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Financial Advisers urged to advise on Pensions and savin for retirement

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Zurich is urging advisers to review their clients’ retirement portfolios in light of people delaying their retirement, or considering going back to work – a term dubbed ‘returnment’. This emerging trend, described by independent think tank the Future Laboratory, was first unveiled at the recent Zurich credit crunch conference and describes the changing nature of retirement in the UK.


New research from Zurich reveals that over a third of people (38%) over the state retirement age have carried on working or returned to work.  Zurich’s survey also examines the role played by financial advisers providing advice for clients over retirement age and some of the reasons behind this emerging trend of returnment. The online poll carried out earlier this year asked advisers to share their clients’ current experiences of retirement. Over a third of clients (36%) stated they carried on working because they simply couldn’t afford to retire. 


As well as financial reasons it seems there are other reasons for continuing to work.  A quarter of clients (25%) wanted to stay active and alert whilst nearly a fifth (19%) were bored in retirement.  A further 15% felt the urge to still make a contribution to working life.     


Dave Lowe, pensions management director, Zurich UK Life, commented:  “As life expectancy continues to rise and the amount of time people spend in retirement increases, we are urging advisers to review their clients’ retirement planning.  With more and more people expecting to be active in retirement, the need for financial advice has never been greater.” 


The survey also showed regional differences between clients choosing to carry on working post retirement.  In the North East, advisers reported that half (50%) of their clients had returned to work, whilst less than a third of clients (30%) of those based in the South West were returnees.   As a nation, the Welsh are more likely to go back to work, with nearly half of clients (48%), returning to work compared to three out of ten Scots (31%) and a fifth of those from Northern Ireland (21%).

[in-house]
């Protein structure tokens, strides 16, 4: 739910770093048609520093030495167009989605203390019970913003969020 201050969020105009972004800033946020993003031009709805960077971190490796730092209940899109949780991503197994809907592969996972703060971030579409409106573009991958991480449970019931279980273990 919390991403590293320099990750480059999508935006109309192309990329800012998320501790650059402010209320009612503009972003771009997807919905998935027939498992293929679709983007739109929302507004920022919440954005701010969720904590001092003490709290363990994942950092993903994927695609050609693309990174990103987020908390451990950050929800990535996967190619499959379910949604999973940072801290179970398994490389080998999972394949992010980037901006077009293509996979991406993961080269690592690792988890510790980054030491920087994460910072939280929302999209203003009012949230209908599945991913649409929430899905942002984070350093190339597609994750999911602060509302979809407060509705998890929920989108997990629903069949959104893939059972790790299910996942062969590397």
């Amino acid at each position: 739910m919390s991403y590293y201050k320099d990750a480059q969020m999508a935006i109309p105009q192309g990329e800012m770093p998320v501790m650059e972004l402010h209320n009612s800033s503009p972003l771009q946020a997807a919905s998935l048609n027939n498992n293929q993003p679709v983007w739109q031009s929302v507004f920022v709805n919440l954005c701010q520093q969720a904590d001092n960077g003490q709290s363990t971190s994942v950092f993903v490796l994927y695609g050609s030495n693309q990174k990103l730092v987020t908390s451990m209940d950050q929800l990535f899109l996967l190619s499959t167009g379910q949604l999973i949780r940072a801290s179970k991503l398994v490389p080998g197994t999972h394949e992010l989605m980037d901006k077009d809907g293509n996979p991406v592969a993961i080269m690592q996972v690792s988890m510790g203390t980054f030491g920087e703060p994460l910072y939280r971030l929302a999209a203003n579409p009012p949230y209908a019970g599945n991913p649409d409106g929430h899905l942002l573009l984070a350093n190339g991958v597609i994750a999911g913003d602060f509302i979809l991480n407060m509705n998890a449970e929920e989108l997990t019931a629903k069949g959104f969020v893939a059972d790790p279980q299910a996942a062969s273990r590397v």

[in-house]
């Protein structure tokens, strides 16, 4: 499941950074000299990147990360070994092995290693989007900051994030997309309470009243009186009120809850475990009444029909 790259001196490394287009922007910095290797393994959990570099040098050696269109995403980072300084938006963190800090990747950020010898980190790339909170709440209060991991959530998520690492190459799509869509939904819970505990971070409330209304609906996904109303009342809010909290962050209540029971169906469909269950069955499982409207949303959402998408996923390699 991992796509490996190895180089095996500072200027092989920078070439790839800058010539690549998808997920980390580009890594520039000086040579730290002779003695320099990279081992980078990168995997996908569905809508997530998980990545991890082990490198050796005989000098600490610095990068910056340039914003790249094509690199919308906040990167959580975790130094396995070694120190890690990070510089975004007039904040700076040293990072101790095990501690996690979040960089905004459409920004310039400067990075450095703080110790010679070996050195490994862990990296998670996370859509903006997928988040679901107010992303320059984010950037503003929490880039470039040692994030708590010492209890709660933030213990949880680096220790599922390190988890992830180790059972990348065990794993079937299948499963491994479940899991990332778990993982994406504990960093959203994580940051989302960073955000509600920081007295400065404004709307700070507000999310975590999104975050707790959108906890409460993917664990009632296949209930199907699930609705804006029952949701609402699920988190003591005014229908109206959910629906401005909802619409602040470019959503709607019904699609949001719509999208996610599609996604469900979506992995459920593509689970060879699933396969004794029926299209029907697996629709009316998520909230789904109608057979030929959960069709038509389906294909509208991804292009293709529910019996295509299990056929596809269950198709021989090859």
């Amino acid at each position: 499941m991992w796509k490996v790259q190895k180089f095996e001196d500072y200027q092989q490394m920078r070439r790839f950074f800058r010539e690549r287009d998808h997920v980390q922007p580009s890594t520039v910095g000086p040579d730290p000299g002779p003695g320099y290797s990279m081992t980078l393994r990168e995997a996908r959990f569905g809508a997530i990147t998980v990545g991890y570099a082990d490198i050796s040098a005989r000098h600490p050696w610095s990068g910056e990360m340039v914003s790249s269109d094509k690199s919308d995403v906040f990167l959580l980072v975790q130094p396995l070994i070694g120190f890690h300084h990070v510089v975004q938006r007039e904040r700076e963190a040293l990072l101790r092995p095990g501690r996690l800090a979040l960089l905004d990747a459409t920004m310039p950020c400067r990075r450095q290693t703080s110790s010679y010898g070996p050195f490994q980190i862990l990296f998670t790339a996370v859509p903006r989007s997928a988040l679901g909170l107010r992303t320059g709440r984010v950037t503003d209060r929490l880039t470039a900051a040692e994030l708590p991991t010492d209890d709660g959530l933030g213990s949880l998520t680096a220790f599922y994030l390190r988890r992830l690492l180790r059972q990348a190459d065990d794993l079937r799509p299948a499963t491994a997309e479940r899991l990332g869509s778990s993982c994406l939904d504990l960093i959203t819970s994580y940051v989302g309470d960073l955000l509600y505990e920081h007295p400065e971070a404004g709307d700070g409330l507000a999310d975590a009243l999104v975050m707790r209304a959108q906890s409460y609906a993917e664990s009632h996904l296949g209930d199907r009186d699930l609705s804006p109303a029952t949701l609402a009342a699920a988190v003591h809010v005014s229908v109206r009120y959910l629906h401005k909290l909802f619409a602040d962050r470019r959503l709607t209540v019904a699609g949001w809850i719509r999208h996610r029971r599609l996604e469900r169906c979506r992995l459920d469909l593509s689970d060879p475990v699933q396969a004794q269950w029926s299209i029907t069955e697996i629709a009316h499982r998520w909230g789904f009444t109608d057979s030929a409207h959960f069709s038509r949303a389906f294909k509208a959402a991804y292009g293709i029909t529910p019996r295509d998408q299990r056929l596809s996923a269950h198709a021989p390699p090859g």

Zurich’s research sought advisers’ views on how their clients are choosing to work beyond retirement age. Nearly four out of ten people (38%) have carried on working without actually retiring whilst a third of people (33%) have moved to a part time role with a further 14% becoming self employed as a consultant or similar.  Interestingly, the survey reveals that a growing number of people are choosing to return to work after they have retired (10%) with many setting up their own businesses (five per cent).       


Worryingly, despite this changing lifestyle, the research reveals that a fifth (20%) of financial advisers have not taken the opportunity to review their clients’ retirement planning as a result of clients returning to work in retirement.


Of those surveyed that have reviewed their clients’ retirement planning nearly four out of ten advisers (39%) have advised their clients to just take their tax free cash.  More than a fifth (22%) advised their clients to take the income as well as the tax free cash, and more than a third (37%) recommend leaving any pension invested. 


Lowe concluded: “As more and more people are re-evaluating how they spend their retirement, advisers have an important role to play in helping people plan for their retirement.  We believe that advisers have a responsibility to make people aware of the different ways of funding their retirement, such as income drawdown, as well as the taking the traditional annuity option.


We need financial advisers to review their clients’ pension arrangements in light of changing lifestyles as more people are active in retirement.  By helping people take the right steps in their younger years, we believe people will be better placed to make the most of their accumulated wealth in retirement. 




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